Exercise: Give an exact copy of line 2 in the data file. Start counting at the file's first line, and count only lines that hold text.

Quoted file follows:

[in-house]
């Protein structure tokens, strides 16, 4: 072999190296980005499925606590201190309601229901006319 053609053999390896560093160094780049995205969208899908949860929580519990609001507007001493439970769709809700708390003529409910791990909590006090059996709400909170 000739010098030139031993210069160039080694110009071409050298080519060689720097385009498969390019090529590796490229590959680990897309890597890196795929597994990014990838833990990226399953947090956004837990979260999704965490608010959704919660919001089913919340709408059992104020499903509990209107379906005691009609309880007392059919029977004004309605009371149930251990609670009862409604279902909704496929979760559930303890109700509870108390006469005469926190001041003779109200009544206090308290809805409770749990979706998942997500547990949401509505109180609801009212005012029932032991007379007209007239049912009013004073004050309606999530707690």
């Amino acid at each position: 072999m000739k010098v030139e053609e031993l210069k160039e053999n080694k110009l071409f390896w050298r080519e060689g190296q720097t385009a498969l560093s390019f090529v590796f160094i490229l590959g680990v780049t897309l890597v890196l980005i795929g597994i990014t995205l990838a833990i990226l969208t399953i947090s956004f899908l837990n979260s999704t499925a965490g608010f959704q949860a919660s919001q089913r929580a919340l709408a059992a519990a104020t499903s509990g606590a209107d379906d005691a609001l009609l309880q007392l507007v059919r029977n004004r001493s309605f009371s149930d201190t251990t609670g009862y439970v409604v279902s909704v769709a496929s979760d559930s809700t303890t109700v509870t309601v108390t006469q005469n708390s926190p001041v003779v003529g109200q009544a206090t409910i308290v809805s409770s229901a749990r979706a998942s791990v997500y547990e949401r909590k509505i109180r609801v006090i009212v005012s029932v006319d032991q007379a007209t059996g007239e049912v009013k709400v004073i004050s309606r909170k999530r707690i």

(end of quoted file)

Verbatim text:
């Protein structure tokens, strides 16, 4: 072999190296980005499925606590201190309601229901006319 053609053999390896560093160094780049995205969208899908949860929580519990609001507007001493439970769709809700708390003529409910791990909590006090059996709400909170 000739010098030139031993210069160039080694110009071409050298080519060689720097385009498969390019090529590796490229590959680990897309890597890196795929597994990014990838833990990226399953947090956004837990979260999704965490608010959704919660919001089913919340709408059992104020499903509990209107379906005691009609309880007392059919029977004004309605009371149930251990609670009862409604279902909704496929979760559930303890109700509870108390006469005469926190001041003779109200009544206090308290809805409770749990979706998942997500547990949401509505109180609801009212005012029932032991007379007209007239049912009013004073004050309606999530707690």